Developer: Paul Helman, Sean Scaplehorn
Publisher: 505 Games
Platform: Nintendo Switch
Age Rating: PEGI 7
Release Date: 21/10/2020
A code was provided for review purposes.
Not Just A Platformer
On the surface, Horace may seem like just another 2D platformer on the Nintendo eShop. It’s hard to summarise the entire story, so the description of a robot trying to reunite with his family while picking up rubbish left over from the Robot War doesn’t particularly stand out. I’ve played many whacky indie games in my time at Rapid Reviews, with weird and wonderful stories, and initially Horace doesn’t sound too different.
But with the praise from my fellow writers and buzz words flying around such as ‘masterpiece’, I was more than happy to give it a go. I soon learned that this truly was unlike anything I’d ever played, and took the platforming genre to an entirely new level.
Trying to explain the plot of Horace would take all day, and is better experienced for yourself. To sum it up though, you take on the role of a charming robot, who is also the narrator throughout the whole game. Torn from his dysfunctional and mismatch family of humans, he embarks on a journey around the world, learning more about the Robot War as he goes. Though he takes advantage of his robot abilities and equipment, his initial goal of cleaning up a million pieces of rubbish is always close to his heart.
I was surprised to experience such an emotional rollercoaster of a story, as it does appear fairly lighthearted. A Wall-E-esque robot cleaning the world of litter sounds pretty cute (don’t get me wrong, Horace is adorable and I would die for him)! But, some parts are extremely dark and full of heartache. There are plenty of twists and turns, and highs and lows, to keep you engrossed in the story.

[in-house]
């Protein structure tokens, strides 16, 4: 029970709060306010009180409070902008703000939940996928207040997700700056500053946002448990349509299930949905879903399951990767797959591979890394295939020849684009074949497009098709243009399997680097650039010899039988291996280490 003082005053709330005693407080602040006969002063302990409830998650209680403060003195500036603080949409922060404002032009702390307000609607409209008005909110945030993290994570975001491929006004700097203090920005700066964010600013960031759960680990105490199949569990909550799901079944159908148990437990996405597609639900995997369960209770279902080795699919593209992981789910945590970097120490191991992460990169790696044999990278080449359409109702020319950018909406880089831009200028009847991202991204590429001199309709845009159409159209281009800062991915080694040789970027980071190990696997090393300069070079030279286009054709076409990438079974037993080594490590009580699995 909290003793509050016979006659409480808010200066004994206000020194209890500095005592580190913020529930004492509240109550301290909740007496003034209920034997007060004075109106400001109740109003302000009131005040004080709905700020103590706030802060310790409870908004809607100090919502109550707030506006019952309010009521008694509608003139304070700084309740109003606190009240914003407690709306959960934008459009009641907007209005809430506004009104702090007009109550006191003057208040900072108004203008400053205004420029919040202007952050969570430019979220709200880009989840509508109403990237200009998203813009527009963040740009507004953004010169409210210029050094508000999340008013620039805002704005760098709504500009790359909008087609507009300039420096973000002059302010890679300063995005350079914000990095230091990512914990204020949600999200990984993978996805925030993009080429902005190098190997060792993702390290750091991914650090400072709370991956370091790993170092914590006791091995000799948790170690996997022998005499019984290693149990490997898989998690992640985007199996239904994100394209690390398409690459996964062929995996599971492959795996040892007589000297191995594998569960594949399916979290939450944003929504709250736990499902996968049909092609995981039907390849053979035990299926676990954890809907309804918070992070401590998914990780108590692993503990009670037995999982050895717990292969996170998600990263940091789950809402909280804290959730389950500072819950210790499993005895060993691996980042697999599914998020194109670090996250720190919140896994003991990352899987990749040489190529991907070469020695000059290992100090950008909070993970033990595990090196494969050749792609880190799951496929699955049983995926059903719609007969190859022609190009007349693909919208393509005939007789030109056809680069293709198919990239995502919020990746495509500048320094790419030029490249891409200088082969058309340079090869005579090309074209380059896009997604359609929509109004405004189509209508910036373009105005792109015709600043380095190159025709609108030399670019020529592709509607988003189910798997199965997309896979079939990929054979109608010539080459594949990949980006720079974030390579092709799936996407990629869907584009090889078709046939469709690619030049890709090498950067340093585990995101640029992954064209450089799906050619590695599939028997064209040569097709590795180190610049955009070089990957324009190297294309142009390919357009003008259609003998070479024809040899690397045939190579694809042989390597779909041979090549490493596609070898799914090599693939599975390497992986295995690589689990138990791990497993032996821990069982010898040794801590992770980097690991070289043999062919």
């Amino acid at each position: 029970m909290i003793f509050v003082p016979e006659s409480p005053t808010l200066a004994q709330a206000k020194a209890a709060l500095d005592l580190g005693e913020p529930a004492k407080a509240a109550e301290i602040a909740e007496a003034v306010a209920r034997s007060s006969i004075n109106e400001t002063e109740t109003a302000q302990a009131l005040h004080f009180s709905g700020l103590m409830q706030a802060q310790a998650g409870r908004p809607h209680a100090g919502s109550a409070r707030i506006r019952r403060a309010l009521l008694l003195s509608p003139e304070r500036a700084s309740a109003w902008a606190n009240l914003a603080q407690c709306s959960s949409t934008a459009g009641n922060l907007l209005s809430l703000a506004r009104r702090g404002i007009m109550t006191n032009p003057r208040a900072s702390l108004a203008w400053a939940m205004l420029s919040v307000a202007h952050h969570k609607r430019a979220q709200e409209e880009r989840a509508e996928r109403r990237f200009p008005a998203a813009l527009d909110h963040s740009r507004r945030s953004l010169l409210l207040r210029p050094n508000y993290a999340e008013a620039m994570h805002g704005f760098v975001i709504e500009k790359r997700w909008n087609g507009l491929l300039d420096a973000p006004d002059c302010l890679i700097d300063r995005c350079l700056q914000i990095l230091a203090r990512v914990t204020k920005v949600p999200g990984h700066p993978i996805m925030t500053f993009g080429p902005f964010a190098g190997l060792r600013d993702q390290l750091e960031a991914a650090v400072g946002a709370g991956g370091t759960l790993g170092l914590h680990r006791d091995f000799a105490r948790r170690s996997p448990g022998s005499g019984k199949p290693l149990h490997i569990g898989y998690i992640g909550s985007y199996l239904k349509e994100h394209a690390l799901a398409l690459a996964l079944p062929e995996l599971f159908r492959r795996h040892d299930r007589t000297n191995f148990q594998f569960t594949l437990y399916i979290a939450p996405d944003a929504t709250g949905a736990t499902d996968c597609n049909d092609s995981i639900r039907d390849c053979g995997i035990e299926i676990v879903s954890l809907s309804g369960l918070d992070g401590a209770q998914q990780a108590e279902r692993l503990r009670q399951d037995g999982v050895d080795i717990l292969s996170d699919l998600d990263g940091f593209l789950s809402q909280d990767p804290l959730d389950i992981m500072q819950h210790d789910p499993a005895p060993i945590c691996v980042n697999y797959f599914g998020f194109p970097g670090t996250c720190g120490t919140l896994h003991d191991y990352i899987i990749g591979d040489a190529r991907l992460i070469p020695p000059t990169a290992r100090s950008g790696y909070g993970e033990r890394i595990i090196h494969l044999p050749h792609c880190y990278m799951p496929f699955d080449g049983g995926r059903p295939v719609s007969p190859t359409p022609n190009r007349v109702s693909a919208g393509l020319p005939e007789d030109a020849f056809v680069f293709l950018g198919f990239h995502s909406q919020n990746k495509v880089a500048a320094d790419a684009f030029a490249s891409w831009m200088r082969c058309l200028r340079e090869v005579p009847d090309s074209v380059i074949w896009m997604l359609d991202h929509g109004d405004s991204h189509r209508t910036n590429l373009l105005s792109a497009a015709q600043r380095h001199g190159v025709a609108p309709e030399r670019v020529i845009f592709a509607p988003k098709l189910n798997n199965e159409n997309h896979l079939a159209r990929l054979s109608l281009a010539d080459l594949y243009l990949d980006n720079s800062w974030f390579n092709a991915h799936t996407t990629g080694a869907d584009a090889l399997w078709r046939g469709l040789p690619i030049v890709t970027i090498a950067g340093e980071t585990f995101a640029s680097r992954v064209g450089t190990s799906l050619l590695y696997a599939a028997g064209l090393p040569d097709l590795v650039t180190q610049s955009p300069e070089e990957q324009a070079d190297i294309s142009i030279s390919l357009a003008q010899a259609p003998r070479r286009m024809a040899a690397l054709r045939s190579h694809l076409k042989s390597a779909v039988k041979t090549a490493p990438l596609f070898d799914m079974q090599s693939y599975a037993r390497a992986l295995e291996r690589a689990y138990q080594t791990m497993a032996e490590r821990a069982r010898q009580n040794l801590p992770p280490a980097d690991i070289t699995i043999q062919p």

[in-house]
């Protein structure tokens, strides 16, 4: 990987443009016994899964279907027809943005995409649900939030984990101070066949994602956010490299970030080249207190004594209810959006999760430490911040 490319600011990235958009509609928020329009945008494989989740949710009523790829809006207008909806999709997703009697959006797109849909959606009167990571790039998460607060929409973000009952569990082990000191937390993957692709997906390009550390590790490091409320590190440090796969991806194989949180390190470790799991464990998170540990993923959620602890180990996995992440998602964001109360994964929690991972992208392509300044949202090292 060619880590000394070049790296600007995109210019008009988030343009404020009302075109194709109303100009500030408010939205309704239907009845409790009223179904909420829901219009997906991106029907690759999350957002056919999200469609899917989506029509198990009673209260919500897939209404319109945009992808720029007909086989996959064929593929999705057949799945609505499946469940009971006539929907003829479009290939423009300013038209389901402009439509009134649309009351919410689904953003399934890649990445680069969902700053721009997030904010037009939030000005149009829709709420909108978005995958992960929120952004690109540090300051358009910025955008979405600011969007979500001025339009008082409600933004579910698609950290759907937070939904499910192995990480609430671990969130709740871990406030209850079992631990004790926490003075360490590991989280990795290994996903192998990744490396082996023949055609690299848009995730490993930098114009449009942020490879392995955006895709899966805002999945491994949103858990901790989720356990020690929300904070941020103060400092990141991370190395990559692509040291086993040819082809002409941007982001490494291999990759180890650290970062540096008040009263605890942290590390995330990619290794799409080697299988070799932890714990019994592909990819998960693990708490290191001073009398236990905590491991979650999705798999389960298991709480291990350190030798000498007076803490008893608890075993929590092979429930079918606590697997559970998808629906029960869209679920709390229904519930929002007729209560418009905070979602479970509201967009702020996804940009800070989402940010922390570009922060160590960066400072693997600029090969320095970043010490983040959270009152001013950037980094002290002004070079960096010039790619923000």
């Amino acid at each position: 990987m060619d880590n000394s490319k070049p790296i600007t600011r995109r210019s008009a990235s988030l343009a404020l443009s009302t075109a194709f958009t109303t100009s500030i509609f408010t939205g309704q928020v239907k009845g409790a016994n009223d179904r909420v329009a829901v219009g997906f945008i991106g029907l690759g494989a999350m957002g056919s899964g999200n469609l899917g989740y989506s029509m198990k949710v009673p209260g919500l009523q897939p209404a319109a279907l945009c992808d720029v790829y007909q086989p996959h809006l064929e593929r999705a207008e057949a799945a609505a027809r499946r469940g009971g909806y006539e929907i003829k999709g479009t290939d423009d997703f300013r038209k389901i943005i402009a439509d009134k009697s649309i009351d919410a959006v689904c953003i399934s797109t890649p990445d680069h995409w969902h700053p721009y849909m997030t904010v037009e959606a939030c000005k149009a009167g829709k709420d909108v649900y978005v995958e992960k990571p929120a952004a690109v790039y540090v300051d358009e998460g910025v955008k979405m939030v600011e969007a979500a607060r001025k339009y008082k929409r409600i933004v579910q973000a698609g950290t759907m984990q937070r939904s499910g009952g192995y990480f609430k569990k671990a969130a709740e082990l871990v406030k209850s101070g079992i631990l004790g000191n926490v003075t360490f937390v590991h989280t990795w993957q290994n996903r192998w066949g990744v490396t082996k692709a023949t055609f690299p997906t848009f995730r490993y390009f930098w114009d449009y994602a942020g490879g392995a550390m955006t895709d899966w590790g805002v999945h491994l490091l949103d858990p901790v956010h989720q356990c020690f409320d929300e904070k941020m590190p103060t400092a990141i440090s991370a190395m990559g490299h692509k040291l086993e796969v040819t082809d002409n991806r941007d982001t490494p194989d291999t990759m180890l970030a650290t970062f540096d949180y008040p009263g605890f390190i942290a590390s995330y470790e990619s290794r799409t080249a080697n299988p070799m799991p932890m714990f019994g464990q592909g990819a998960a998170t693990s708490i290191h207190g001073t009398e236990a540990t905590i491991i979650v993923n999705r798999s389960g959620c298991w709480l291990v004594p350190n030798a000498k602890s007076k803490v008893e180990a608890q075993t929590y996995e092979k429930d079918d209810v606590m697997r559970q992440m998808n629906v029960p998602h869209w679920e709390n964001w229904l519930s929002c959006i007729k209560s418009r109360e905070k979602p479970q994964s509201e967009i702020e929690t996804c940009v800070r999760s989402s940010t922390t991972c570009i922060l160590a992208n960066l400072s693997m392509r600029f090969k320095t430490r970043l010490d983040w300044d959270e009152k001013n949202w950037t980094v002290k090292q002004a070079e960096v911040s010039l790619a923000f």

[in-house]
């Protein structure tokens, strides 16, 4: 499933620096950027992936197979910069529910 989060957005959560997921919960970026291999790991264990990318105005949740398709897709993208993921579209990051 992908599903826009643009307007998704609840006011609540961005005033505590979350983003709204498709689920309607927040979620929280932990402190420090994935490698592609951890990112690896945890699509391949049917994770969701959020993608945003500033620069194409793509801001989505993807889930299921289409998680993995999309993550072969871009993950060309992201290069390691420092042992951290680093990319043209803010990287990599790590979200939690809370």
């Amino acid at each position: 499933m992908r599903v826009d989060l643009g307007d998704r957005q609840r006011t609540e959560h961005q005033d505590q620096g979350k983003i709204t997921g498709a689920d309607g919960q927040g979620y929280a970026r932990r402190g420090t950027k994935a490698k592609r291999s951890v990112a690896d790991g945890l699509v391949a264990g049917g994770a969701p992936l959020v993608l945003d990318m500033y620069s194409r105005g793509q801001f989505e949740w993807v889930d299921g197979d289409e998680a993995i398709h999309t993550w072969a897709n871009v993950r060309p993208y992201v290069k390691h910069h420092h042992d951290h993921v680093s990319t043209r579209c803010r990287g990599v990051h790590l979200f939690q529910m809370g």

Having Horace as the narrator and protagonist is the perfect choice, though his robotic voice does take some getting used to at first. He has such a human story that makes him so likeable, coming to grips with his emotions and learning about life. However, it’s not all deep; viewing the world from a robot perspective only enhances the brilliant humour that is prevalent throughout!
What’s All This Then?
I’m not ashamed to say that Horace had me laughing out loud at many points in the game! The fact that sarcasm and certain jokes fly right over our robot friend’s head makes it even funnier. He says things with such sincerity and obliviousness that you can’t help but chuckle! It also makes you love him even more. The most hilarious part for me was him repeating a (bleeped out) swear word that one of the other characters had said, with no concept of how bad the word was.
Horace is also littered with pop culture references and puns, so keep your eyes peeled for the most obscure ones too. In particular, there’s a lot of British humour; though the game can still be enjoyed regardless of nationality, you do feel a sort of connection as a fellow Brit and understand more of the Easter eggs (such as Anton Deck the show host, who prefers to be called Mr Deck).
The humour is just what is needed to balance out the darker moments, while also making those moments more impactful. You would literally be laughing one moment, then your smile would fade the next. I really wasn’t expecting it!
There are a lot of your typical platforming features in Horace; jumping over fire, avoiding enemies and leaping across crumbling platforms makes up a good chunk of the gameplay. The boss battles, though tricky at first, follow a pattern which once grasped, makes them fairly easy to defeat. However, Horace has a few tricks up his sleeves to add something new to the tried and tested formula!
Our robot friend aquires various equipment and skills through his journey. His gravity boots mean climbing up the walls and hanging from the ceiling is the key to traversing the environments. This means a puzzle element is added to the mix as you work out which walls you need to be on to reach the other end of the room. Though overall this made it interesting and I liked it, there were times where I’d try and jump over gaps and end up sticking to the ceiling above. Often, the ceiling above would have enemies or hazards and I’d die, which was extremely frustrating if I’d been struggling too.